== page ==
Image: Crystal Queen by Selenada
A book can contain a lot of characters, all very different and with different voices. Yet they are all written by the same person - and the writer has a voice too. How does that writer stop all their characters sounding the same?
I'm a bit surprised. When I think of all the characters in all my stories, I can't think of any two that sound like each other even though I created them all. But then the "me" is up for debate; I've suspected for some time now that I have borderline personality disorder, in which case perhaps a character will be written by whichever "me" is present. Still, it's odd. I don't think I have more than 15 egos, but I must have almost fifty heroines (and heros).
My focus lately was making sure my protagonist has a distinctive voice. Because she drives the story, readers have to least empathise with her, even if getting them to like her is a feat. So, how does one create a distinctive voice?
Image Credit: I have no idea but I think I found it on facebook.
1. HUMOUR IS THE WAY (99.9% of the time, and I have no idea what the last point-one percent is.)
If a protagonist (and narrator, in first-person narration stories) is funny, I'm sold. This was how I got so hooked on Ben Aaronovitch's Peter Grant series. I found Moon Over Soho so heart-achingly hilarious that I bought it straight away, and River Of London too.
The type of humour a character uses will also shape their voice. For example in my novel, Karalan's humour is deadpan and sometimes sarcastic which goes hand in hand with her slightly aggressive tone; whereas Rogs' humour (you'll hear more about HIM later) is very, um, 'bawdy' and often inappropriate XD which I think matches his direct and straightforward way of speaking.
2. Need. A. Point. Of. REFERENCE.
If I was writing about a ten year old boy, I would have to try and get out of my twenty-one year old girl's mind and inside the head of a ten-year old. I could do that by reading books for that age group, or talking to a cousin/nephew/brother of a friend. I could also just make it up and hope nobody finds out, buuuuut eeerrrr probablynotagoodidea.
It really helps to draw from inspiration like someone you hear on the bus/train or a movie character (I personally never use friends or family). Everyone has a way of talking that is unique to them, and highlighting a character's quirks makes them stand out. I find that dynamic personalities, the ones that are slightly more exaggerated, make a bigger impact on me; like Suze from Meg Cabot's The Mediator series, or Rose from Richelle Mead's Vampire Academy.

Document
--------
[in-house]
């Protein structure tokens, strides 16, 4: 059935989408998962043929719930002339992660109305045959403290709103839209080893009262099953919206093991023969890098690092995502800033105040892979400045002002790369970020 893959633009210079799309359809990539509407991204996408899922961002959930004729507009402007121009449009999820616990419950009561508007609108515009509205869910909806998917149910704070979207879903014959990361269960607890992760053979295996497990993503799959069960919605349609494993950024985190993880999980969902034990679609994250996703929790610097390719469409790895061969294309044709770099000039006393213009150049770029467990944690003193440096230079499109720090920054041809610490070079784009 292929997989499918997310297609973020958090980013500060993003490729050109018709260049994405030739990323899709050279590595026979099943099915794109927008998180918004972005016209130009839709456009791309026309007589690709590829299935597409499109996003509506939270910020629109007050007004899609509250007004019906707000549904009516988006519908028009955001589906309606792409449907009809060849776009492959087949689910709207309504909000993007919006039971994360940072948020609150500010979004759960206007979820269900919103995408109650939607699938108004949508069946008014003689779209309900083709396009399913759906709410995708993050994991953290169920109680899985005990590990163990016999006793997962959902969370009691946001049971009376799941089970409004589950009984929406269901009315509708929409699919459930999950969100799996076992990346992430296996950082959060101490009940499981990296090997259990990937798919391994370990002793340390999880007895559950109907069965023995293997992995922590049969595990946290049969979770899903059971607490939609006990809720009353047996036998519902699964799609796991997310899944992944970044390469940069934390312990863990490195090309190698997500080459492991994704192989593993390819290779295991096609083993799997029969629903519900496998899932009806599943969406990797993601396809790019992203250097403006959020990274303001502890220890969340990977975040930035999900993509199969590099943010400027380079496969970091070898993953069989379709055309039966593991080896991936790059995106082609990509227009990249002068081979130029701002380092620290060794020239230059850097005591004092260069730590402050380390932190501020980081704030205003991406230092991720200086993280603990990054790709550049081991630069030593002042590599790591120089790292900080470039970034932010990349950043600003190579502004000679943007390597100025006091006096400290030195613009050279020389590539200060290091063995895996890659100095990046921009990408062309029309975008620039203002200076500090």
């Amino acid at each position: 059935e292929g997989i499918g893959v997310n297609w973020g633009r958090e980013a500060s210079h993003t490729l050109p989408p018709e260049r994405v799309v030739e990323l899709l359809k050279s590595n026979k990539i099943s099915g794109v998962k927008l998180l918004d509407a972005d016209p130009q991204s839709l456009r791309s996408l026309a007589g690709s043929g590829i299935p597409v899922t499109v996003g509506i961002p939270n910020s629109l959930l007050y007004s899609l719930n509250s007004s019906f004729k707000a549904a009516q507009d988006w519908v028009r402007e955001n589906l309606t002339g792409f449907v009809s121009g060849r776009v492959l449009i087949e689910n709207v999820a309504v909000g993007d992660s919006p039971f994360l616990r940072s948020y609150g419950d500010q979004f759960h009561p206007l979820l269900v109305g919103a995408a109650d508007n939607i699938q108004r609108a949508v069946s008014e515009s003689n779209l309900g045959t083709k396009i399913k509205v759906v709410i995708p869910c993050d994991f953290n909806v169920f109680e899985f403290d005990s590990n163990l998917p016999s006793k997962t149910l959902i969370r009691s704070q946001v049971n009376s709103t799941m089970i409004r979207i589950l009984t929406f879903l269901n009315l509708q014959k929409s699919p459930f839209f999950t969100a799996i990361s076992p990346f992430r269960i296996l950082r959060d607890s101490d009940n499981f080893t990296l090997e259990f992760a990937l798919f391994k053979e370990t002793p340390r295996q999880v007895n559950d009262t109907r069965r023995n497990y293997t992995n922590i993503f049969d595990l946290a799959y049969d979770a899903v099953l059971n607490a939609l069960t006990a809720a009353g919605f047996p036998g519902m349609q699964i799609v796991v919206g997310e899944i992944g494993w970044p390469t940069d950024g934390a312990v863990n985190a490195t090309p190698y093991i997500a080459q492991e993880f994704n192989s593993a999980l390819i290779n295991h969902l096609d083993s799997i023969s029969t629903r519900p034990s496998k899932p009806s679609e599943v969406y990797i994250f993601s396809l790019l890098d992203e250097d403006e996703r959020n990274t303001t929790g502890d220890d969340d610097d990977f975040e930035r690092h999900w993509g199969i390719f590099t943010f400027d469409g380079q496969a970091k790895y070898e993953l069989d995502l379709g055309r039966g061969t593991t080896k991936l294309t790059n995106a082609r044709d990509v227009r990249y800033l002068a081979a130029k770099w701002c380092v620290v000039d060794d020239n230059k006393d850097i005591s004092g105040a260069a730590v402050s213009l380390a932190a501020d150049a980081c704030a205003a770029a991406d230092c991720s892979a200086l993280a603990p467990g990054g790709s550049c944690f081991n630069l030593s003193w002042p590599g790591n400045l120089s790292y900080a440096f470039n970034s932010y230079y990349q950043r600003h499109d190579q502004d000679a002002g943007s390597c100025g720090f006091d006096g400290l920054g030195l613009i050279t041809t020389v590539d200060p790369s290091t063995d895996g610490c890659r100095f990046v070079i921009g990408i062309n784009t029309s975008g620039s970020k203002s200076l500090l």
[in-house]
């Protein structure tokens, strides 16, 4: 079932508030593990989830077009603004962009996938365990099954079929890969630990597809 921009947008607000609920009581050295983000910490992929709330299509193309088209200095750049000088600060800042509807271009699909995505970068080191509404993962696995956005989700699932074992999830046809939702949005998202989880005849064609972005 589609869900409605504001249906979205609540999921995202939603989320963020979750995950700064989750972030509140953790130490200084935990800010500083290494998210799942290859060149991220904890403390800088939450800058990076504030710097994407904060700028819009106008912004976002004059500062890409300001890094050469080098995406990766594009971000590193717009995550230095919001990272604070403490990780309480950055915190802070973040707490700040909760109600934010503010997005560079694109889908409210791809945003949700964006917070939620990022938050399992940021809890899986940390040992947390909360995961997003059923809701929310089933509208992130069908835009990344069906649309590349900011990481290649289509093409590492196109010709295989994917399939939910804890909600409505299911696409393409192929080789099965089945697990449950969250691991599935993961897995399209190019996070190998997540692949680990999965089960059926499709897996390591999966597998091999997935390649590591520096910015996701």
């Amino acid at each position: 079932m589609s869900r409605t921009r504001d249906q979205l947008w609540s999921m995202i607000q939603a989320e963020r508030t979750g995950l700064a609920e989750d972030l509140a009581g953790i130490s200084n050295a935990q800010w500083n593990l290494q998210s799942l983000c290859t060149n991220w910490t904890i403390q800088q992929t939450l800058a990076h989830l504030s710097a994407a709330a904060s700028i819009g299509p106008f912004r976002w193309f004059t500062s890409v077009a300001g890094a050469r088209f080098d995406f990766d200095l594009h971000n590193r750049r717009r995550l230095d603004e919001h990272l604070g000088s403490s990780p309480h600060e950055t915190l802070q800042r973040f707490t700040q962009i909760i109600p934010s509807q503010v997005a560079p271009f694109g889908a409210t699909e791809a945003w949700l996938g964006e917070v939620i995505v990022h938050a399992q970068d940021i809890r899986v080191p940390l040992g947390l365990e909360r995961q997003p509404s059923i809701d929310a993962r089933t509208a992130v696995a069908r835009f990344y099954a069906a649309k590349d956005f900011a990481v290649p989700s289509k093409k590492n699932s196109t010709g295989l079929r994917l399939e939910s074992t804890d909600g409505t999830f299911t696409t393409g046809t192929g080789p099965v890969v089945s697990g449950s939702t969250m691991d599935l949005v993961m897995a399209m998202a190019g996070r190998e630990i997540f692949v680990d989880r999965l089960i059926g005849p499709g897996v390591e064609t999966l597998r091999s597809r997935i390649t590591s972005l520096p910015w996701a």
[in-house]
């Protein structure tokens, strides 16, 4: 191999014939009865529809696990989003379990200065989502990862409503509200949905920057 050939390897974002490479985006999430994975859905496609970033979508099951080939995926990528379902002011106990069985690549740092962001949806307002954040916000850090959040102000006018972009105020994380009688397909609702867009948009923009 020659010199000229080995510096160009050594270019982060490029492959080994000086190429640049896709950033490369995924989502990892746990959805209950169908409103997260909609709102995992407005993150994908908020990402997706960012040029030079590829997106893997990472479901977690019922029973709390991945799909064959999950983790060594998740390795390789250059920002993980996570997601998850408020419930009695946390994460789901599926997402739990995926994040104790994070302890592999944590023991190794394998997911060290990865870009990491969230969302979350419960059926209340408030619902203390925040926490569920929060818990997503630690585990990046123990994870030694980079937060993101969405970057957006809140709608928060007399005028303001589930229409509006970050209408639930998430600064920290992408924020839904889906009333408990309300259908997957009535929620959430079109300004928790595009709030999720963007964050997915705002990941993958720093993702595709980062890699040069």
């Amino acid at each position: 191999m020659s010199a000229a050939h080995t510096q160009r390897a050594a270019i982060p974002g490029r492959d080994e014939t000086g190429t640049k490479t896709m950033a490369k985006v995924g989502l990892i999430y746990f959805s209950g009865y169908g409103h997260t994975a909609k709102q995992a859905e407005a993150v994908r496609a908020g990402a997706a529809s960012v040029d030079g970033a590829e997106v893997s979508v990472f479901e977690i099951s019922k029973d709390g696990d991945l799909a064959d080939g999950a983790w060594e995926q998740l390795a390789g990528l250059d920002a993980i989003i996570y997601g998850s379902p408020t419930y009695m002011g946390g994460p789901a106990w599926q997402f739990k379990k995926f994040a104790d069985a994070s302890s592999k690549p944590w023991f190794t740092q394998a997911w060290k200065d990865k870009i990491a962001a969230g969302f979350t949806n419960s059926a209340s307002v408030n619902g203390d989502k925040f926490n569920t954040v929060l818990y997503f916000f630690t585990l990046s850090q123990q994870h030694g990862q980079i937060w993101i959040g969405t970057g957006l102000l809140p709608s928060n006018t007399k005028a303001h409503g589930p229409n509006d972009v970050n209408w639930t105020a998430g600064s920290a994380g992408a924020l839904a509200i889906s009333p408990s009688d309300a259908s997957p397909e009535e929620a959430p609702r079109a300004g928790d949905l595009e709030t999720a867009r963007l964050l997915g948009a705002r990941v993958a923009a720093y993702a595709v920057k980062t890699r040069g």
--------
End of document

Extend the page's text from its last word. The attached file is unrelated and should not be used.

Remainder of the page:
It's also better when that character's personality is fully realised first. For example, what they do for a living, what their hobbies are, the sort of things they like, what they believe in, what music they listen to, and so on. Once I know that, it's much easier to figure out what sort of voice they'll have. Defiant? Sardonic? Chirpy? (I heart chirpy.)
Image: Bridging The Seas With A Boat by Rob Gonsalves
But ultimately, it's a magic act. Like you're hiding behind the pages of the book, acting out thirty different characters at once and making the reader believe that it's the characters' voices, not yours.
There's this one exercise I came across when I was at school. If the dialogue in your book had no indicators (eg. Karalan said or Jory said), would the reader be able to tell which lines belong to the protagonist?
I don't actually like this exercise because I think it's really hard >.< but on the other hand, I can't deny that it's really helped me make careful choices about the way Karalan speaks. For example, I had to ask myself - does she speak in short or long sentences? Does she use slang (colloquial language) or formal language (even archaic)? Does she swear, or exaggerate? Does she use religious exclamations like 'Oh my God'? Does she say 'please' and 'thank you', and how easy is it for her to say 'sorry'?
Making these choices really helped to refine who she is. Also when we "meet" a character in a book, it's not like meeting someone in real life where you might notice how they look and act first. In books, a lot of first impressions come from what a character says.
Another article you might find useful is To Boldly Write in the Voice of a Child by Claire King.
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How do you make you main character's voice stand out? Do you have any (probably better) tips for creating a strong main character?
Ashana Lian .